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Comment Re: 'There's no substitute for cubic inches' (Score 2) 345

This isn't particularly surprising. When the A380 went into service, it was assumed that hub-and-spoke traveling was the way to go: http://www.forbes.com/2006/05/...

Boeing on the other hand bet on convenience. How many flyers prefer direct flights over having to make a connection?

Comment Re:Swift (Score 1) 365

Perhaps they need to be exposed to machine language as part of their CS curriculum. Hopefully it isn't being dropped from current programs. I was forced to take an introductory course in it and got quite a bit out of it (even though it was technically for an "obsolete" CPU).

Comment Re:so? (Score 3, Informative) 79

Whats odd is this model is a downgrade over the refreshed W541. Unless you really need a Broadwell CPU, the W541 offers Thunderbolt, Expresscard, and double the memory capacity of the W550s. Heck, the optional battery for the W541 is higher capacity (99WHr) than the one for the W550s (72WHr).

Comment Re:"got practical" (Score 1) 154

It depends on the school's curriculum. I had to take an assembly language programming course (VAX!) when I was in college 10+ years ago. Pretty sure nobody had a class on hardware performance. The only time I was exposed to multi-threading was in an operating system theory class (mostly the concept of critical sections and semaphores). Linked lists usually appear in a second semester data structures programming course along with heaps, trees, queues, and stacks. I was first exposed to them in high school in AP Computer Science class. The same teacher also taught object oriented programming even though it wasn't required for the AP test.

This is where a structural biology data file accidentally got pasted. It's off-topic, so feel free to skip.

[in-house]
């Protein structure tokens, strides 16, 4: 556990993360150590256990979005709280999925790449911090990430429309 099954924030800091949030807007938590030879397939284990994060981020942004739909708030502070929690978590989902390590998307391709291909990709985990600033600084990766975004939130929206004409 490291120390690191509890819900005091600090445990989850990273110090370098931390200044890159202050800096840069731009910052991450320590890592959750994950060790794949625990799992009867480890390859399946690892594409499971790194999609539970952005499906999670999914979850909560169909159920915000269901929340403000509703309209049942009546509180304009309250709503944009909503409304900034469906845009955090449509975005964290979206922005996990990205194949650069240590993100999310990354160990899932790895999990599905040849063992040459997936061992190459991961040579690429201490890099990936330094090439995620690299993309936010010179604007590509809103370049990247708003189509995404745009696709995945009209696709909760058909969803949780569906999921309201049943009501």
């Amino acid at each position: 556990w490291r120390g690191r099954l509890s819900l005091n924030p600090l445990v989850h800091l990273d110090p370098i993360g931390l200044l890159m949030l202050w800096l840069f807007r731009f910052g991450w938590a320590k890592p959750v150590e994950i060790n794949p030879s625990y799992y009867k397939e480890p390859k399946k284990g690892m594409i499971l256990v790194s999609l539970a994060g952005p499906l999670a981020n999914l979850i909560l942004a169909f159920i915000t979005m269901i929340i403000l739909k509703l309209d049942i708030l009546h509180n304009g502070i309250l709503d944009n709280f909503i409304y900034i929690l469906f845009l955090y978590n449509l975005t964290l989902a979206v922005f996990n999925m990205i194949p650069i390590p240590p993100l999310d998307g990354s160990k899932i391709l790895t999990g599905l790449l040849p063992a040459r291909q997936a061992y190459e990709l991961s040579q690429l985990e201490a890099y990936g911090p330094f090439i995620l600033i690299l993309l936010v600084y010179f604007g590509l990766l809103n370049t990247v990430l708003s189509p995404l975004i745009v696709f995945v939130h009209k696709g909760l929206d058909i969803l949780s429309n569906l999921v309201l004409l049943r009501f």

Still despite all this, I know people who graduated with a Comp Sci degree that really didn't know how to program.

Comment Re:OS/2 better then windows at running windows app (Score 1) 387

That was OS/2 2.0, the 32-bit version released well after Windows 3.0. Windows 3.0, unlike the contemporary 16-bit OS/2 1.x, allowed one to finally use all their RAM (plus virtual memory in 386 enhanced mode) and multitask DOS applications, which could also use extended memory. See: http://virtuallyfun.supergloba...

Comment Re:Who needed it? (Score 2) 70

NetUSB is used by some printer servers to allow use of USB only All-in-One printers and scanners over a network. I had to fix a setup once, and it was nothing but a buggy mess. The printer and its drivers were never designed to be used in a shared environment and the client machines needed some really ugly "Virtual USB" driver to fool the AIO's software into thinking it was directly connected to the machine. It worked sometimes, just never EVER try to print or scan from multiple machines at once.

Comment Re:Old DOS Borland Developer Tools. (Score 1) 244

I encountered this with the Cairo Graphics library. They do have very basic tutorials, but nothing that covers the advanced functions. Any graphics library/API should show the desired output alongside the code since a picture is worth a thousand words. :P The best example of this I have encountered is Postscript: A Visual Approach. The book's examples showed the source code on the left page and the actual output of the code on the right page. The book also did a good job of explaining how coordinate transforms work, something that is important when dealing with vector graphics.

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